Minds of Passage: An Interpretation of the Memoirs of Young Turks (1908-1923)

This work represents an attempt to understand the frame of mind that the members of the Committee of Union and Progress bore through the Revolution of 1908 up to the disintegration of the Ottoman Empire. As such, it is largely based on the memoirs of Committee members and those of their contemporaries. The book’s main argument is that, along with the nationalism of the era and the rise of the “individual,” various related concepts such as gender and homeland were also being re-evaluated and re-valued in the minds of those who lived through this period. The book focuses on some of the ideas articulated most clearly and repeatedly in these memoirs, such as komitacılık (brigandage) and hope; as well as others that were crucial in defining an individual, such as one’s occupation and their understanding of the new concept of “liberty.” Noteworthy was conception and role of women in these memoirs, as it can be observed that, among other roles, women were often also seen as stand-ins for homeland. An exploration is also made of the boundaries of the “homeland,” as invented (and reinvented) by the Young Turk cadres, and the emotional investment in such a notion. Lastly, the work questions the new lens of nationalism that the memoirists employed to view the communities of the empire. By using the Arabs and the Armenians within the Ottoman society as case studies, the book shows that “nationality” then was not—or at least not yet--a fixed identity, but rather a variety of contextual roles that were performed on a daily basis.


Satın Al

Künye

Kitabın Adı:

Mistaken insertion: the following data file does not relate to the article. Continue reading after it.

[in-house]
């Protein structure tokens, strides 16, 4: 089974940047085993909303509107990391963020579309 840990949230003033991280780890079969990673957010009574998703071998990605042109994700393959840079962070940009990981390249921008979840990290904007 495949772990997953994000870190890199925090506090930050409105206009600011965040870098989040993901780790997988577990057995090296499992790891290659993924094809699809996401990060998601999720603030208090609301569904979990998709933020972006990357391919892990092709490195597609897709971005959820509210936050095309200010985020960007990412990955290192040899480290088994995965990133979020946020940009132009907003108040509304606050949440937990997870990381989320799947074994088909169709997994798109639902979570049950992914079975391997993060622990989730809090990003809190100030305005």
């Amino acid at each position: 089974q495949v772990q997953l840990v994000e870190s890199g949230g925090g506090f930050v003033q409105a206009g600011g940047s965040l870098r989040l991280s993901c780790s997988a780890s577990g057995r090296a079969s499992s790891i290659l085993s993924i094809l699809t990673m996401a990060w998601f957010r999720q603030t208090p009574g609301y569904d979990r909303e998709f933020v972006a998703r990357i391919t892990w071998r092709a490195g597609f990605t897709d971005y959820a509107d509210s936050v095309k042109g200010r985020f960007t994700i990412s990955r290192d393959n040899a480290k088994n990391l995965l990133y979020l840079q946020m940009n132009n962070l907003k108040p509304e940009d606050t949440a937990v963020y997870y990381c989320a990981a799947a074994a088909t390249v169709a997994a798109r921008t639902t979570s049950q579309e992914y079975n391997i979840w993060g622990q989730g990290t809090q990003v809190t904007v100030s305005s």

Minds of Passage: An Interpretation of the Memoirs of Young Turks (1908-1923)

Yazan:

Duygu Coşkuntuna

Baskı tarihi

2014

Dizi Adı:

History:91

Baskı Adedi:

100

Sayfa:

240

Ebat:

13,5 x 21

Kağıt:

Enzo 60gr.

Kapak:

Lom Tasarım Ofisi

Cilt/Kapak:

30 gr. Mat, Amerikan, 4 renk

ISBN/Barkod:

978-605-9022-04-0

Fiyat:

110,00 TL

Introductıon

CHAPTER I: INTRODUCTION

Sources

A Map to "A Foreign Country"

CHAPTER II: UNIONISM

Self-Assigned Characteristics

The Tradition of Nicknaming

Family Connections

Being a Graduate of the School of Medicine (Tıbbiye)

Being a Soldier

Civilians versus Soldiers

The Role of the "Savior"

The Hope in Komitacılık

"There Is No Law; Make the Law" (Yok Kanun, Yap Kanun)

The "Silence" in the Committee of Union and Progress

Foundations of the Committee of Union and Progress

Liberties

Continuation of the State (Devletin Bekası)

Perception of History

Marriage Politics

Conclusion

CHAPTER III: MOTHERS, SPIES, SIGNS: UNIONIST PERCEPTIONS OF WOMEN

Mothers

Spies from "Our Side"

Gendering the "Other"

Spies from the "Other Side"

Gender(ed) Indicators of Westernization

Women as Signifiers of the Ideal (Mefkûre)

Conclusion

CHAPTER IV: HOMELAND AND NATION

Boundaries of Homeland

Damsel in Distress

A New Ranking of Priorities

Making of a Nation

Religion as an Axis of Differentiation

Being an Ottoman

Being a Turk

A Case Study: Young Turks Meet the Arabs

Another Case Study: Young Turks versus Armenians

Conclusion

CHAPTER V: CONCLUSION

APPENDIX A

BIBLIOGRAPHY

INDEX